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Looking ahead: subjective time perception and individual discounting

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  • Bradford, W. David
  • Dolan, Paul
  • Galizzi, Matteo M.

Abstract

Time discounting is at the heart of economic decision-making. We disentangle hyperbolic discounting from subjective time perception using experimental data from incentive-compatible tests to measure time preferences, and a set of experimental tasks to measure time perception. The two behavioural parameters may be related to two factors that affect how we look ahead to future events. The first is that some component of time preferences reflect hyperbolic discounting. The second factor is that non-constant discounting may also be a reflection of subjective time perception: if people’s perception of time follows a near logarithmic process (as all other physiological perceptions such as heat, sound, and light do) then all existing estimates of individual discounting will be mis-measured and incorrectly suggest “hyperbolic” discounting, even if discounting over subjective time is constant. To test these hypotheses, we empirically estimate the two distinct behavioural parameters using data collected from 178 participants to an experiment conducted at the London School of Economics Behavioural Research Lab. The results support the hypothesis that apparent non-constant discounting is largely a reflection of subjective time perception.

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  • Bradford, W. David & Dolan, Paul & Galizzi, Matteo M., 2014. "Looking ahead: subjective time perception and individual discounting," LSE Research Online Documents on Economics 60265, London School of Economics and Political Science, LSE Library.
  • Handle: RePEc:ehl:lserod:60265
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    3. Haan, Peter & Sun, Chen & Sunde, Uwe & Weizsäcker, Georg, 2022. "Non-Additivity of Subjective Expectations over Different Time Intervals," Rationality and Competition Discussion Paper Series 337, CRC TRR 190 Rationality and Competition.
    4. Andreas C. Drichoutis & Achilleas Vassilopoulos, 2021. "Intertemporal stability of survey‐based measures of risk and time preferences," Journal of Economics & Management Strategy, Wiley Blackwell, vol. 30(3), pages 655-683, August.
    5. Camila S. Agostino Peter M. E. Claessens & Fuat Balci & Yossi Zana, 2020. "The role of time estimation in decreased impatience in Intertemporal Choice," Papers 2012.10735, arXiv.org.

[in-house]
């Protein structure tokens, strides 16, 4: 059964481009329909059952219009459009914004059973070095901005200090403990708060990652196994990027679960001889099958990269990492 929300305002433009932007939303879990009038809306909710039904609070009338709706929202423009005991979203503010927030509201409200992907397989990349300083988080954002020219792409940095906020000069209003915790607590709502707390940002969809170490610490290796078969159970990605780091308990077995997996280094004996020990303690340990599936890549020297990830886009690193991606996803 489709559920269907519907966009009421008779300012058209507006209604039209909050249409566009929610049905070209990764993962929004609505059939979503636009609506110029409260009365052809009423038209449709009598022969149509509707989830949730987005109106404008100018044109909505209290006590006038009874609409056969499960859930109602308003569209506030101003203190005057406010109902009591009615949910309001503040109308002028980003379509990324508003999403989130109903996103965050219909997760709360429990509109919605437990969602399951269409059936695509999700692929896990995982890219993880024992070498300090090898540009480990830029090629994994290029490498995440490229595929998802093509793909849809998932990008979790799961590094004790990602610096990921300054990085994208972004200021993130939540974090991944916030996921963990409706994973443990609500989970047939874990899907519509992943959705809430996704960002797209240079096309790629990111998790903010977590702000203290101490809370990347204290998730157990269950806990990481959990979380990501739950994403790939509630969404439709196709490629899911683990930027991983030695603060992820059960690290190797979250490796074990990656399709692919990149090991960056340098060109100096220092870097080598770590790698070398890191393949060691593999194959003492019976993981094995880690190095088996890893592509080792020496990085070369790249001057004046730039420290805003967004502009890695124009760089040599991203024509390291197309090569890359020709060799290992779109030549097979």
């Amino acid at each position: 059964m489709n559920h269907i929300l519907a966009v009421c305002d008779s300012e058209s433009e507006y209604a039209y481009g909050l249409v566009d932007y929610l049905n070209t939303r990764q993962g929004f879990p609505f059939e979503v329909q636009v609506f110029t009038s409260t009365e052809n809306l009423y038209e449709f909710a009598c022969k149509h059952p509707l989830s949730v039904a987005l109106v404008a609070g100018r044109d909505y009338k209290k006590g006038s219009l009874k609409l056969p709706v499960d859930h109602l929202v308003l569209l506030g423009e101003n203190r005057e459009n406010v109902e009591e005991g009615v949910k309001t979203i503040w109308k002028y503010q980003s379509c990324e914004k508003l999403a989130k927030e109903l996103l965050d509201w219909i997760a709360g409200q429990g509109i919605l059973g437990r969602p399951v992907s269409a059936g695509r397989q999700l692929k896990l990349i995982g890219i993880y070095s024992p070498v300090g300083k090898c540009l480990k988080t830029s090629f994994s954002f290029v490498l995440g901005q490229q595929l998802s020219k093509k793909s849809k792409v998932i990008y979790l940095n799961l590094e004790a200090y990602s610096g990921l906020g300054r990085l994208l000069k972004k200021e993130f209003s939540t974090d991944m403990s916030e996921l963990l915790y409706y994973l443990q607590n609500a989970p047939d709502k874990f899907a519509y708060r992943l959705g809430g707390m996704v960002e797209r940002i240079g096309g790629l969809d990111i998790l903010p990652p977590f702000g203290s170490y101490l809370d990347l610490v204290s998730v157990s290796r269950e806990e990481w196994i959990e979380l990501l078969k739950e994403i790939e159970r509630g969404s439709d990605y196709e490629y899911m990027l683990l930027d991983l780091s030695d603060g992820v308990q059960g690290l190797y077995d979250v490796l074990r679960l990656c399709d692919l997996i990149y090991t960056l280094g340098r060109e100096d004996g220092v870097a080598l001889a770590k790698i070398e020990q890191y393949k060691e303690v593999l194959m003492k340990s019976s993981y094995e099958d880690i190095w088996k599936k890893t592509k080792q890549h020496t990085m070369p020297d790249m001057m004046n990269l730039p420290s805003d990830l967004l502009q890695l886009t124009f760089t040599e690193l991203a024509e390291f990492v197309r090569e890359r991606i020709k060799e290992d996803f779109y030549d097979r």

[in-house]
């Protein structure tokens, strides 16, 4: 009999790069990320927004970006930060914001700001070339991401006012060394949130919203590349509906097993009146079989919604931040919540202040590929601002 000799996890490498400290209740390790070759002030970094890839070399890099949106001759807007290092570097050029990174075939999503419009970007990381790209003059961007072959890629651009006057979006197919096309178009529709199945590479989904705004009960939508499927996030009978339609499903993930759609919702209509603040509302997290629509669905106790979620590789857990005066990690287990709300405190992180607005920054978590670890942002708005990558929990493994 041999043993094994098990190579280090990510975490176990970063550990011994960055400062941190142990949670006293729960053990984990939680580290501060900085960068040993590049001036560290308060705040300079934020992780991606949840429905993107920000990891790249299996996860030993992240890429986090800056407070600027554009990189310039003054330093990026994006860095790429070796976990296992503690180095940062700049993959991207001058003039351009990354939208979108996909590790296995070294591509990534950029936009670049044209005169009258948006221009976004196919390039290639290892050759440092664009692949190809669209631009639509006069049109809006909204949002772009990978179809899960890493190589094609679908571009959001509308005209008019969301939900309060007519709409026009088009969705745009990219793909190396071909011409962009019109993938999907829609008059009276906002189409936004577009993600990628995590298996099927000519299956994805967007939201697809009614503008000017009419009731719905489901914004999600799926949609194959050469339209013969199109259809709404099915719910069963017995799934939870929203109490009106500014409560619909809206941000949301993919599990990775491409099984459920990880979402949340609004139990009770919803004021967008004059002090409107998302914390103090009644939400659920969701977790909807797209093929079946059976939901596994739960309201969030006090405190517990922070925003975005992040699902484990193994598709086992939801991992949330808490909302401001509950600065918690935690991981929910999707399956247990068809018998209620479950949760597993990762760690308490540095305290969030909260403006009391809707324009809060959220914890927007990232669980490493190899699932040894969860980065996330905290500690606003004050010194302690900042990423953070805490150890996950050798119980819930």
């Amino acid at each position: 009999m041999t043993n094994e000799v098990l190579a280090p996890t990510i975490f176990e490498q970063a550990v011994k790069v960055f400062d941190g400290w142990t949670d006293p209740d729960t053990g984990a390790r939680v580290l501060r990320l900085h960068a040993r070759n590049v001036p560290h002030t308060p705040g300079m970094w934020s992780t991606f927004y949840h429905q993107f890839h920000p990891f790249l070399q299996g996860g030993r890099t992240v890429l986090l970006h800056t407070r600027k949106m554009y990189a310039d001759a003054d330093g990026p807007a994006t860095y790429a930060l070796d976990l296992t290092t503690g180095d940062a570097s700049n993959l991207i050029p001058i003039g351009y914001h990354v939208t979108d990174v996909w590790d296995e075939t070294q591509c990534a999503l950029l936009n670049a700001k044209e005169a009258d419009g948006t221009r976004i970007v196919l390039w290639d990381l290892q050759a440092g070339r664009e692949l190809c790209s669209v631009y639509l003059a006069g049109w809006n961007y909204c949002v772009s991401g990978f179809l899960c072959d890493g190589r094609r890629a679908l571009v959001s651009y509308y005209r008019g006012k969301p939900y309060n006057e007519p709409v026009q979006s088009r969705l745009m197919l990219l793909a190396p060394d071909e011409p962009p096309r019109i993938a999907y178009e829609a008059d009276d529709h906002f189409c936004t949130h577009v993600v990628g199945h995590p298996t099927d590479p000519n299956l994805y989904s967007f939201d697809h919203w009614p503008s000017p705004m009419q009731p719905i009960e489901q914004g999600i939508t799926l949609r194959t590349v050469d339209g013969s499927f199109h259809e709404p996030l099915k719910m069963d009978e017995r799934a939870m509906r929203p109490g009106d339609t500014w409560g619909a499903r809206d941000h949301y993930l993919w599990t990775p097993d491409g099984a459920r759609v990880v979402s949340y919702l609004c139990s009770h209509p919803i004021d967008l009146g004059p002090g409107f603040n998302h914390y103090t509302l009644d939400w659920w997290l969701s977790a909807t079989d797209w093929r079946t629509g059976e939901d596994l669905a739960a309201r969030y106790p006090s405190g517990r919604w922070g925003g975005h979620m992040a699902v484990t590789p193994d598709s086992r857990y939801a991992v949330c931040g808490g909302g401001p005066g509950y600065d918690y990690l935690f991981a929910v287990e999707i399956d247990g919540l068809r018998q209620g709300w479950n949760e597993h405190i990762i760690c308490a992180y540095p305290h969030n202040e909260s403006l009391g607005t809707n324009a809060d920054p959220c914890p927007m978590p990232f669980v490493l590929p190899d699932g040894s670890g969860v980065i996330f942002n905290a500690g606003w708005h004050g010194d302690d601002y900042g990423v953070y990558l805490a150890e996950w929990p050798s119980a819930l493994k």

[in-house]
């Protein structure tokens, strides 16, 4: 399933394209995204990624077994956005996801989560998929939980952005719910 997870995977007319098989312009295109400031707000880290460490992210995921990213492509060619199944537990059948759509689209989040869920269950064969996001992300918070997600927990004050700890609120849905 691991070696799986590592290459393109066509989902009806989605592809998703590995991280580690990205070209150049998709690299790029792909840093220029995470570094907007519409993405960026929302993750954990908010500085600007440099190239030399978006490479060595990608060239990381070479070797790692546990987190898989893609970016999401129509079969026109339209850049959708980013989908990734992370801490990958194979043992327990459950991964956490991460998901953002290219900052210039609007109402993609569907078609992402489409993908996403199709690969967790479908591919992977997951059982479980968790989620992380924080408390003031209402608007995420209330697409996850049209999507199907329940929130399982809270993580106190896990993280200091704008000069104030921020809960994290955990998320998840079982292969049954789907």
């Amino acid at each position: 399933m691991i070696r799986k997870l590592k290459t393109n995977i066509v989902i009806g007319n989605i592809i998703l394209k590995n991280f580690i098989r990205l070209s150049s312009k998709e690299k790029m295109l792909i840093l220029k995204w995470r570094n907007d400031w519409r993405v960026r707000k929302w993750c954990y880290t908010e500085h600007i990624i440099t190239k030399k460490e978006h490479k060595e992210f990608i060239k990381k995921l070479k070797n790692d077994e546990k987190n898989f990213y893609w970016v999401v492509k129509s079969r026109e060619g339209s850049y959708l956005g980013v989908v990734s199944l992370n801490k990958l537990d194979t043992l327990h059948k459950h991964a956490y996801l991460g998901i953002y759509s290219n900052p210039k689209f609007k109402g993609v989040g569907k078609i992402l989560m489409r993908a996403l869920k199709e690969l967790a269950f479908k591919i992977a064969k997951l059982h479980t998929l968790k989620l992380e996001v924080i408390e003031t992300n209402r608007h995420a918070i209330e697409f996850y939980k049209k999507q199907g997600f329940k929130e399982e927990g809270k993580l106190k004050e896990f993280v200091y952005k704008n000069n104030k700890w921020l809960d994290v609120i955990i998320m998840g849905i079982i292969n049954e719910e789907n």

6. Krekel, Christian & MacKerron, George, 2023. "Back to Edgeworth? Estimating the Value of Time Using Hedonic Experiences," IZA Discussion Papers 16308, Institute of Labor Economics (IZA).
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    8. Lemoine, Derek, 2018. "Age-induced acceleration of time: Implications for intertemporal choice," Journal of Economic Behavior & Organization, Elsevier, vol. 153(C), pages 143-152.
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    11. Xiu Chen & Xiaojian Zhao, 2021. "How time flies!," Monash Economics Working Papers 2021-09, Monash University, Department of Economics.
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    13. Hardardottir, Hjördis, 2019. "Many Balls in the Air Make Time Fly: The Effect of Multitasking on Time Perception and Time Preferences," Working Papers 2019:11, Lund University, Department of Economics, revised 17 Sep 2019.
    14. Michael Spackman, 2017. "Social discounting: the SOC/STP divide," GRI Working Papers 182, Grantham Research Institute on Climate Change and the Environment.
    15. Luca Corazzini & Antonio Filippin & Paolo Vanin, 2015. "Economic Behavior under the Influence of Alcohol: An Experiment on Time Preferences, Risk-Taking, and Altruism," PLOS ONE, Public Library of Science, vol. 10(4), pages 1-25, April.

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    Keywords

    Time preferences; Time perception; Hyperbolic discounting;
    All these keywords.

    JEL classification:

    • D1 - Microeconomics - - Household Behavior
    • D10 - Microeconomics - - Household Behavior - - - General
    • D91 - Microeconomics - - Micro-Based Behavioral Economics - - - Role and Effects of Psychological, Emotional, Social, and Cognitive Factors on Decision Making

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